Recently I had some time to reflect on the differences I see between myself and my wife and daughters. If you haven’t figured it out by now, I’m the more shy and reserved one. Haha.

Though I started to doubt whether I’d truly renewed my introvert card while during the stay-at-home period of COVID-19, I am pretty sure it’s still valid. I rely on quiet and solitary pursuits to recharge my batteries. I retreat when overwhelmed by the sheer volume of input presented by the world. And I’m more at home with my head in a book, movie, or music (with or without headphones) than anything else in the world.

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Falling Inward

During the pandemic, I was disconnected from a few of my more extroverted tendencies that I also use to recharge. I couldn’t go work out (which is as much a social exercise as a physical one). I couldn’t go eat at a restaurant or sit quietly in the corner of a coffee shop. I couldn’t go to the movies. And as a result, I fell even further inward. So much so in fact that I returned to extremely old habits like retreating into my work and letting everyone else do their thing.

As I collapsed into myself, I realized that it was a way to seek control over a situation I felt powerless to do anything about. I set up games I could play over the Internet via video chat and screen sharing so that I could share the one thing I know how to do… help people create stories. I’ll save that conversation for another day. But I minimized myself to save energy for the moments I wanted to expand again.

It’s a bit like breathing.

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As an inhale, I exerted control over a very few things. I would work (I work from home and that didn’t change much) or putter around the house cleaning up or fixing meals, whatever needed to be done. I read books. I listened to music. I watched a LOT of television and movies. Things I could do by myself even if I was technically around other people.

As an exhale, I wrote. I created. I worked out a couple of blocks away in a friend’s garage. I set up and ran two hour sessions of a couple of role-playing games I’ve designed.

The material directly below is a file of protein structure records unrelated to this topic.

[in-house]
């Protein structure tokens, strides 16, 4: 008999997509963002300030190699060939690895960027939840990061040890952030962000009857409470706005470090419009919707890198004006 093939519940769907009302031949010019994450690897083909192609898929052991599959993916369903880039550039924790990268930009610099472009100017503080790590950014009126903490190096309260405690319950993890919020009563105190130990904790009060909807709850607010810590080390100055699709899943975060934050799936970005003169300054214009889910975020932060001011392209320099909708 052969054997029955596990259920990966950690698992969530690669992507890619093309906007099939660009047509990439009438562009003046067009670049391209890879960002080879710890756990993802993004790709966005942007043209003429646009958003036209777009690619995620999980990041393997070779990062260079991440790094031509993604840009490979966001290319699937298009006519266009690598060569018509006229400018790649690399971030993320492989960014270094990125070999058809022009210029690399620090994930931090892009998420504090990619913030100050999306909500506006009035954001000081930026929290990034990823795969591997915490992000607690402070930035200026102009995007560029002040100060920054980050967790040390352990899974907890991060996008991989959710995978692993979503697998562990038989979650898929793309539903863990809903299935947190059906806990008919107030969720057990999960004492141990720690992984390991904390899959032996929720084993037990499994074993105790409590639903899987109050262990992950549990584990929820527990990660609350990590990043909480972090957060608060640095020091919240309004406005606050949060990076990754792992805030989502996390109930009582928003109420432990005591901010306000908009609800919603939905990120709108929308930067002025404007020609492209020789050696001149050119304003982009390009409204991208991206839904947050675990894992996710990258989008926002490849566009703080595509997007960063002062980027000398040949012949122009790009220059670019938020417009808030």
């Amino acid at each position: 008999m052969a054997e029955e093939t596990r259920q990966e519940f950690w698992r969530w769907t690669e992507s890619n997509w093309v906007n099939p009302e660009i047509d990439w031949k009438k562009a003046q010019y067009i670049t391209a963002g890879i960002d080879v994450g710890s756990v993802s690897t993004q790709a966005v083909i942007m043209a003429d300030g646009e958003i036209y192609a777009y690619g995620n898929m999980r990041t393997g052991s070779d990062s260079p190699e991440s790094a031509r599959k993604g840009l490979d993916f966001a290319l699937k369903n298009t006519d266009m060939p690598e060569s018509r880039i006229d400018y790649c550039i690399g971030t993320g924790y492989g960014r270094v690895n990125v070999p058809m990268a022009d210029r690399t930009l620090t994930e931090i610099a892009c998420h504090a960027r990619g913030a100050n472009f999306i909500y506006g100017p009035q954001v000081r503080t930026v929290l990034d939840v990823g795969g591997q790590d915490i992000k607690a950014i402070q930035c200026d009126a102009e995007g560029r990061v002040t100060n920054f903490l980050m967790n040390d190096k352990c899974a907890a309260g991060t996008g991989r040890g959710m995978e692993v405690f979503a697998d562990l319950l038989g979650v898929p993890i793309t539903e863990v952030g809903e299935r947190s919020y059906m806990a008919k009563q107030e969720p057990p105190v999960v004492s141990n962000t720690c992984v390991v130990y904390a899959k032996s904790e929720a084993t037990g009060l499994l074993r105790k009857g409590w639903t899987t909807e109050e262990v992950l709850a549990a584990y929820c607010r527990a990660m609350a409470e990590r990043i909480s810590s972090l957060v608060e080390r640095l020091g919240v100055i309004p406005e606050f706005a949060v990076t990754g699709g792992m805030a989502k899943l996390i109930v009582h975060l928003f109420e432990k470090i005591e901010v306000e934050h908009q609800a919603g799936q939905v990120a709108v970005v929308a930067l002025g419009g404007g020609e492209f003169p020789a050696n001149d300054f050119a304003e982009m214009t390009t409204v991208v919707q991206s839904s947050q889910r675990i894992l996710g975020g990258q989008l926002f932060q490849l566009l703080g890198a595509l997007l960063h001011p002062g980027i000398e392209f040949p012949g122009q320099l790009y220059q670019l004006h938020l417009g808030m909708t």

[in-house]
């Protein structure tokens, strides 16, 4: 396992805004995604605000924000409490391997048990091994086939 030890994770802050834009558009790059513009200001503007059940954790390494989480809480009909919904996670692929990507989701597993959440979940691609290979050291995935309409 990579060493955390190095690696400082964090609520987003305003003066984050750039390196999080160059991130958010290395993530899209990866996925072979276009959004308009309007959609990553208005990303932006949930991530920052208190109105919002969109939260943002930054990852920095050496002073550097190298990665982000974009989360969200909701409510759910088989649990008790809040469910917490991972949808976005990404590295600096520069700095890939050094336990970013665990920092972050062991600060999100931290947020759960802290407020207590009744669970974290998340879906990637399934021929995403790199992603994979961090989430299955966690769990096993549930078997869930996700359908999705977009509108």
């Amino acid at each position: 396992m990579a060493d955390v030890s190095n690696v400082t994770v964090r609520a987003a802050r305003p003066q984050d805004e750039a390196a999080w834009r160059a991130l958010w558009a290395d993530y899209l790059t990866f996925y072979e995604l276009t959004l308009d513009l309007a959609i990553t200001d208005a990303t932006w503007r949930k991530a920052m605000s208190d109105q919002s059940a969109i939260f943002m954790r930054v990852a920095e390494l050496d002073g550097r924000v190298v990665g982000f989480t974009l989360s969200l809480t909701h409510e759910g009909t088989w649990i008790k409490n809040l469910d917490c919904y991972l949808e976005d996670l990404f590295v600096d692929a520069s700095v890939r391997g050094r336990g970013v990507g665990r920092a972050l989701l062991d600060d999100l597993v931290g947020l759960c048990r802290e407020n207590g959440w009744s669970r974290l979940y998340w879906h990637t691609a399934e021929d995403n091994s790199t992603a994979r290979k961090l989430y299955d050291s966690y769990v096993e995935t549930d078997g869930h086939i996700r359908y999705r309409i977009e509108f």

Some days it worked out that I inhaled just enough to exhale again. I was exhausted many of those long days. I crashed hard and would do my best to repeat the process again when I woke up — inhale, exhale, sleep.

My wife and daughters express themselves differently.

Expanding the Scope

Even as I was falling inward, they were letting it all out. Yelling at one another. Laughing loudly. Singing at the top of their lungs. Talking over each other while ostensibly watching something on TV. Speaking loudly over the phone or computer doing chat after chat.

Remember how I said I try to get smaller when the sheer volume of input became too much? Do you know how hard it is to do that when you can’t find a place to do so in your own house and you can’t escape? That’s what I felt.

As quiet as I tried to make myself, they filled the void. And I don’t blame them, but it was a bit like being in a pressure cooker. I’d look for a place to sneak away for 5 minutes of peace and quiet and inevitably I’d hear my girls, or my wife, or my dogs expressing themselves to the world. Move. Hide. Yelling again… on and on.

I fall inward. They expand outward. The world is a big place, but not big enough during a pandemic it seemed.

Photo by Camila Quintero Franco on Unsplash

Trying to Hold Together

Slowly I seem to be hitting some sort of balance again, but for a while I felt like I was losing my mind. I’m hopeful that I will continue to stay on an even keel for a bit — maybe even make progress on some fronts I was stuck on before.

We shall see.